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I am completing the CodingBat exercises for Java. Here is the one I have completed just now:

Given n > = 0, create an array length n * n with the following pattern, shown here for n = 3 :

{0, 0, 1, 0, 2, 1, 3, 2, 1} (spaces added to show the 3 groups).

Here is my code:

    public int[] squareUp(int n){

    int[] ary = new int[n * n];
    int numberToInsert = 1;
    int count = 0;
    int target = n;

    //Guard condition for n = 1
    if (n == 1) {
        ary[0] = 1;
        return ary;
    }

    //Do the following n times
    for (int i = 0; i < n; i++) {
        //Working from the end of the array backwards, insert the number
        //at the appropriate point
        for (int j = ary.length - numberToInsert; j > 0; j -= n) {
            ary[j] = numberToInsert;
            //The amount of times a number is inserted decreases each
            //iteration
            count++;
            if (count == target) {
                count = 0;
                target--;
                break;
            }
        }
        numberToInsert++;
    }
    return ary;
}

My questions are:

  1. How would I implement this without the guard condition? The result without it is 0 because it doesn't get as far as the second for loop, as numberToInsert is already 1. I tried to set this as 0, and increment it later in the code, but I couldn't figure this out.
  2. What alternative is there to the count and target system I implemented? Was this a good or bad way to achieve the outcome?
  3. How else could the numbers be inserted? The method I used felt the most logical but I'm curious to see other methods.
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  • \$\begingroup\$ Your program doesn't work as expected \$\endgroup\$ – D D Apr 17 '15 at 11:20
  • \$\begingroup\$ @Mr.777 please clarify. If the program isn't working as intended, the question is off-topic \$\endgroup\$ – Vogel612 Apr 19 '15 at 17:55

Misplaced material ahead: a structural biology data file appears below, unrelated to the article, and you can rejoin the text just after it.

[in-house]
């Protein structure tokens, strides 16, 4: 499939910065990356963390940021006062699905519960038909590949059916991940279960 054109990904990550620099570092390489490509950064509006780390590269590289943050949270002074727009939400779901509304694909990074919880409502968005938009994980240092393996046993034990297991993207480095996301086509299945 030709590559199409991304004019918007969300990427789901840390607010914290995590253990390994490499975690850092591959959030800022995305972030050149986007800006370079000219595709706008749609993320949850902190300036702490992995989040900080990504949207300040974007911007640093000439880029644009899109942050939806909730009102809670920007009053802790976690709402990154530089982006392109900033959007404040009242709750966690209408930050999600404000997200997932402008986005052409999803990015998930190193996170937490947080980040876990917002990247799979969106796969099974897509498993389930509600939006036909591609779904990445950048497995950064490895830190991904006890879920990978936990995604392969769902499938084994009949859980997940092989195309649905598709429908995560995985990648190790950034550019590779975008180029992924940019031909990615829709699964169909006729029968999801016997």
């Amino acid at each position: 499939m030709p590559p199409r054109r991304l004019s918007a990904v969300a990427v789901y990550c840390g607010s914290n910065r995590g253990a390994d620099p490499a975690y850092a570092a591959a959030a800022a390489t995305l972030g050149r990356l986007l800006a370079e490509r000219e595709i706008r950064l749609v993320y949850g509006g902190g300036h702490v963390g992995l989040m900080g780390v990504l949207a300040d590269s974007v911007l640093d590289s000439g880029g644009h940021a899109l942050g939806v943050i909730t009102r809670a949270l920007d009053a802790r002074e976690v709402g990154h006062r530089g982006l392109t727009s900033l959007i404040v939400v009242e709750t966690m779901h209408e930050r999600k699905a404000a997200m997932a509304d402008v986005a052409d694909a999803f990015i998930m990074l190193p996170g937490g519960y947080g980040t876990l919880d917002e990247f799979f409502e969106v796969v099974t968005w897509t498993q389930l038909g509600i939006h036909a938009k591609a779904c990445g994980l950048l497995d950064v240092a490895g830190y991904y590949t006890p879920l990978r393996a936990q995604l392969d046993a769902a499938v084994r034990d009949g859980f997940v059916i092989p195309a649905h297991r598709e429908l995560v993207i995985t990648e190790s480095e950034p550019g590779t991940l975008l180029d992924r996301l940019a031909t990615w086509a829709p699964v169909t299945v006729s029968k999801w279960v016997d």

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Addressing into a 1d or 2d array is not a real problem for a square array

ary[i,j] = value;

can be written as

ary[i*n + j] = value

where n is the dimension.

The following passes the tests on CodingBat though there may be more elegant ways to approach it

public int[] squareUp(int n) {
    int[] result = new int[n*n]; 
    int zeroCount = n-1;
    for(int outer = 0; outer <n; outer++){
        for(int inner = 0; inner < n; inner++){
            result[(outer * n) + inner] = zeroCount > inner
                                            ? 0
                                            : (n-inner);
        }
        zeroCount--;
    }
    return result;
}
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  • \$\begingroup\$ Perfect man. I still am trying to figure out the solution :P \$\endgroup\$ – D D Apr 17 '15 at 12:26
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Look at the problem and think about the algorithm first (do not get distracted by limitations like 1D array instead of 2D).

For example:

Fill each column with consecutive positive integers, starting from the last column. Additionally each consecutive column should contain one less row filled than previous (starting from the first row).

Then using @AlanT suggestion of how to convert 2D indexing into 1D one:

public int[] squareUp(int n) {
    int[] result = new int[n*n]; 
    int numberToInsert = 1;
    for(int column = n-1; column >= 0; column--){
        for(int row = n-1; row >= n-1-column; row--){
            result[(row * n) + column] = numberToInsert;
        }
        numberToInsert++;
    }
    return result;
}

Explanation:

Outer loop iterates columns, starting from the last one. Inner loop iterates rows, also starting from the last one, then uses column count to find stopping condition.

It also handles 0 and 1 array sizes. We also do not need to set 0 values as single-dimensional arrays of primitive values in Java will be set to default values on initialization.

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